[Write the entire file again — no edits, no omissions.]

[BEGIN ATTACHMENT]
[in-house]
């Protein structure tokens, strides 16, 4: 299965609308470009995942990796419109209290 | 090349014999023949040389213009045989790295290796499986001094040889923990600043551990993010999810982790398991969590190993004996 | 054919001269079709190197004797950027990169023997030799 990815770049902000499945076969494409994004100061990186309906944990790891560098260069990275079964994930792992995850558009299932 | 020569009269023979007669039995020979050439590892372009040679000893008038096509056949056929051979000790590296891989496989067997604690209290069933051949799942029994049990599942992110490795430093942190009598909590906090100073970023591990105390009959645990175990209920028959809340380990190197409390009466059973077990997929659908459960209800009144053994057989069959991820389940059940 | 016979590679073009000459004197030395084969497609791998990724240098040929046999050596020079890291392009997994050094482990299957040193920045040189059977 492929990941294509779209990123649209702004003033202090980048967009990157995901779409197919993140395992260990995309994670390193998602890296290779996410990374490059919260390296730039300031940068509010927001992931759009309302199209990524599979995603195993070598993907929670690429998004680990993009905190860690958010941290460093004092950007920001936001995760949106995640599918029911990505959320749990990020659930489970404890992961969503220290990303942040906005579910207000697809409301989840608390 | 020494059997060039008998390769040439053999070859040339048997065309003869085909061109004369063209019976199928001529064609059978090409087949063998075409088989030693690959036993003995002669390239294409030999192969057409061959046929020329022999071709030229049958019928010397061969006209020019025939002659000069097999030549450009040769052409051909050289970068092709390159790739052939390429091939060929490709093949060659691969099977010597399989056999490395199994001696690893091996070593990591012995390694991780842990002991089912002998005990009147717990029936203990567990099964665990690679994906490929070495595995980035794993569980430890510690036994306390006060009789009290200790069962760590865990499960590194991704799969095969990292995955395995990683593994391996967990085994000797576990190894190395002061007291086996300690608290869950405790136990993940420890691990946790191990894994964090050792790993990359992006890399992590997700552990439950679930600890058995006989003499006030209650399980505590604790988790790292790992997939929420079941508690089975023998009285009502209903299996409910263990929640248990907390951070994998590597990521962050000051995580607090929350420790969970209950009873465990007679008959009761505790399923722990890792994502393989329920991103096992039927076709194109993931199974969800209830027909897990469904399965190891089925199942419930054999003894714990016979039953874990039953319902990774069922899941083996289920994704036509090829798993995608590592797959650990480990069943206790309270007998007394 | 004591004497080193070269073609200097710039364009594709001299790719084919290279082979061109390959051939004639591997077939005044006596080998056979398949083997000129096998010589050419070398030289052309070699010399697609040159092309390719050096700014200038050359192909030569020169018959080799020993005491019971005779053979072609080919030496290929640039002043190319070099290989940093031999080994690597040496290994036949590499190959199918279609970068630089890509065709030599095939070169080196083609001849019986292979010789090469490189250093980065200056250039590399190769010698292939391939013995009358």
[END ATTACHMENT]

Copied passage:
[in-house]
């Protein structure tokens, strides 16, 4: 299965609308470009995942990796419109209290 | 090349014999023949040389213009045989790295290796499986001094040889923990600043551990993010999810982790398991969590190993004996 | 054919001269079709190197004797950027990169023997030799 990815770049902000499945076969494409994004100061990186309906944990790891560098260069990275079964994930792992995850558009299932 | 020569009269023979007669039995020979050439590892372009040679000893008038096509056949056929051979000790590296891989496989067997604690209290069933051949799942029994049990599942992110490795430093942190009598909590906090100073970023591990105390009959645990175990209920028959809340380990190197409390009466059973077990997929659908459960209800009144053994057989069959991820389940059940 | 016979590679073009000459004197030395084969497609791998990724240098040929046999050596020079890291392009997994050094482990299957040193920045040189059977 492929990941294509779209990123649209702004003033202090980048967009990157995901779409197919993140395992260990995309994670390193998602890296290779996410990374490059919260390296730039300031940068509010927001992931759009309302199209990524599979995603195993070598993907929670690429998004680990993009905190860690958010941290460093004092950007920001936001995760949106995640599918029911990505959320749990990020659930489970404890992961969503220290990303942040906005579910207000697809409301989840608390 | 020494059997060039008998390769040439053999070859040339048997065309003869085909061109004369063209019976199928001529064609059978090409087949063998075409088989030693690959036993003995002669390239294409030999192969057409061959046929020329022999071709030229049958019928010397061969006209020019025939002659000069097999030549450009040769052409051909050289970068092709390159790739052939390429091939060929490709093949060659691969099977010597399989056999490395199994001696690893091996070593990591012995390694991780842990002991089912002998005990009147717990029936203990567990099964665990690679994906490929070495595995980035794993569980430890510690036994306390006060009789009290200790069962760590865990499960590194991704799969095969990292995955395995990683593994391996967990085994000797576990190894190395002061007291086996300690608290869950405790136990993940420890691990946790191990894994964090050792790993990359992006890399992590997700552990439950679930600890058995006989003499006030209650399980505590604790988790790292790992997939929420079941508690089975023998009285009502209903299996409910263990929640248990907390951070994998590597990521962050000051995580607090929350420790969970209950009873465990007679008959009761505790399923722990890792994502393989329920991103096992039927076709194109993931199974969800209830027909897990469904399965190891089925199942419930054999003894714990016979039953874990039953319902990774069922899941083996289920994704036509090829798993995608590592797959650990480990069943206790309270007998007394 | 004591004497080193070269073609200097710039364009594709001299790719084919290279082979061109390959051939004639591997077939005044006596080998056979398949083997000129096998010589050419070398030289052309070699010399697609040159092309390719050096700014200038050359192909030569020169018959080799020993005491019971005779053979072609080919030496290929640039002043190319070099290989940093031999080994690597040496290994036949590499190959199918279609970068630089890509065709030599095939070169080196083609001849019986292979010789090469490189250093980065200056250039590399190769010698292939391939013995009358």